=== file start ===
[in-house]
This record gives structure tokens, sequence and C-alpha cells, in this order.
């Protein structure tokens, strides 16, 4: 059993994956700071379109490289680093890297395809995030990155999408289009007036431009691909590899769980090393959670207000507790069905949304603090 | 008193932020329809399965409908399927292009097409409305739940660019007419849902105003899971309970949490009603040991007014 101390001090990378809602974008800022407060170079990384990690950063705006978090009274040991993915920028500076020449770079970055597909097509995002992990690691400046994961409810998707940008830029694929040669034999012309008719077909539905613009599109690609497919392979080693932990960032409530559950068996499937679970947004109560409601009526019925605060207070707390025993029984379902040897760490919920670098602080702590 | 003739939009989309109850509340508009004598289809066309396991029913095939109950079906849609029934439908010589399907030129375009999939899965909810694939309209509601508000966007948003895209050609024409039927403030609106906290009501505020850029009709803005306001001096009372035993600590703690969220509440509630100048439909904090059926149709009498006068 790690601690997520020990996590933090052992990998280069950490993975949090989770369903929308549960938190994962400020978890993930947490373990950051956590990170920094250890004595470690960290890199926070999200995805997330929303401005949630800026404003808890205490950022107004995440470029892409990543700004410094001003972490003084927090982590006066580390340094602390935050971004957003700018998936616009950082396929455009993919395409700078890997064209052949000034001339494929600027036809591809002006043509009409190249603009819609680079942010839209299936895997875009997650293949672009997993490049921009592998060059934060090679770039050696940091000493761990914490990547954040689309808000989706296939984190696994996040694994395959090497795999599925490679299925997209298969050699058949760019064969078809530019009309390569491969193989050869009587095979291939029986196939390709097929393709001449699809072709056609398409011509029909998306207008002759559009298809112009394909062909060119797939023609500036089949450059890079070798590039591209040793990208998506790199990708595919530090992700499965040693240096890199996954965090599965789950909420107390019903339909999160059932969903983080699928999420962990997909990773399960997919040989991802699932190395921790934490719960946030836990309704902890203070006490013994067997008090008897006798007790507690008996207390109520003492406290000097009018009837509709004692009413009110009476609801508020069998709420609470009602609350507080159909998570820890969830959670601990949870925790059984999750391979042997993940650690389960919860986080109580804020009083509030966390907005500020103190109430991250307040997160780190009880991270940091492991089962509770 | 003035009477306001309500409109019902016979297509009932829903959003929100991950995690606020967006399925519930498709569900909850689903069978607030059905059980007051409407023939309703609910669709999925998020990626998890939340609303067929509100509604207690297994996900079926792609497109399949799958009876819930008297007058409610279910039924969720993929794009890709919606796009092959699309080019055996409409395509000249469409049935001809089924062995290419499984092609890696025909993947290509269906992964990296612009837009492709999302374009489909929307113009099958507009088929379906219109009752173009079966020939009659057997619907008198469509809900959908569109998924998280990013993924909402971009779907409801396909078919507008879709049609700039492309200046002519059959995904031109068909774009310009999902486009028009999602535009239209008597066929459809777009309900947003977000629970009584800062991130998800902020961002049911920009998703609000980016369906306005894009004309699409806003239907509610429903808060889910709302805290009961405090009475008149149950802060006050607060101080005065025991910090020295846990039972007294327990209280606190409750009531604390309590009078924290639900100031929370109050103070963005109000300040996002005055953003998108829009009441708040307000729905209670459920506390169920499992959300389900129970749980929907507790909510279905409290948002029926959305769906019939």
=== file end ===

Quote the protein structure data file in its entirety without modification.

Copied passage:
[in-house]
This record gives structure tokens, sequence and C-alpha cells, in this order.
């Protein structure tokens, strides 16, 4: 059993994956700071379109490289680093890297395809995030990155999408289009007036431009691909590899769980090393959670207000507790069905949304603090 | 008193932020329809399965409908399927292009097409409305739940660019007419849902105003899971309970949490009603040991007014 101390001090990378809602974008800022407060170079990384990690950063705006978090009274040991993915920028500076020449770079970055597909097509995002992990690691400046994961409810998707940008830029694929040669034999012309008719077909539905613009599109690609497919392979080693932990960032409530559950068996499937679970947004109560409601009526019925605060207070707390025993029984379902040897760490919920670098602080702590 | 003739939009989309109850509340508009004598289809066309396991029913095939109950079906849609029934439908010589399907030129375009999939899965909810694939309209509601508000966007948003895209050609024409039927403030609106906290009501505020850029009709803005306001001096009372035993600590703690969220509440509630100048439909904090059926149709009498006068 790690601690997520020990996590933090052992990998280069950490993975949090989770369903929308549960938190994962400020978890993930947490373990950051956590990170920094250890004595470690960290890199926070999200995805997330929303401005949630800026404003808890205490950022107004995440470029892409990543700004410094001003972490003084927090982590006066580390340094602390935050971004957003700018998936616009950082396929455009993919395409700078890997064209052949000034001339494929600027036809591809002006043509009409190249603009819609680079942010839209299936895997875009997650293949672009997993490049921009592998060059934060090679770039050696940091000493761990914490990547954040689309808000989706296939984190696994996040694994395959090497795999599925490679299925997209298969050699058949760019064969078809530019009309390569491969193989050869009587095979291939029986196939390709097929393709001449699809072709056609398409011509029909998306207008002759559009298809112009394909062909060119797939023609500036089949450059890079070798590039591209040793990208998506790199990708595919530090992700499965040693240096890199996954965090599965789950909420107390019903339909999160059932969903983080699928999420962990997909990773399960997919040989991802699932190395921790934490719960946030836990309704902890203070006490013994067997008090008897006798007790507690008996207390109520003492406290000097009018009837509709004692009413009110009476609801508020069998709420609470009602609350507080159909998570820890969830959670601990949870925790059984999750391979042997993940650690389960919860986080109580804020009083509030966390907005500020103190109430991250307040997160780190009880991270940091492991089962509770 | 003035009477306001309500409109019902016979297509009932829903959003929100991950995690606020967006399925519930498709569900909850689903069978607030059905059980007051409407023939309703609910669709999925998020990626998890939340609303067929509100509604207690297994996900079926792609497109399949799958009876819930008297007058409610279910039924969720993929794009890709919606796009092959699309080019055996409409395509000249469409049935001809089924062995290419499984092609890696025909993947290509269906992964990296612009837009492709999302374009489909929307113009099958507009088929379906219109009752173009079966020939009659057997619907008198469509809900959908569109998924998280990013993924909402971009779907409801396909078919507008879709049609700039492309200046002519059959995904031109068909774009310009999902486009028009999602535009239209008597066929459809777009309900947003977000629970009584800062991130998800902020961002049911920009998703609000980016369906306005894009004309699409806003239907509610429903808060889910709302805290009961405090009475008149149950802060006050607060101080005065025991910090020295846990039972007294327990209280606190409750009531604390309590009078924290639900100031929370109050103070963005109000300040996002005055953003998108829009009441708040307000729905209670459920506390169920499992959300389900129970749980929907507790909510279905409290948002029926959305769906019939």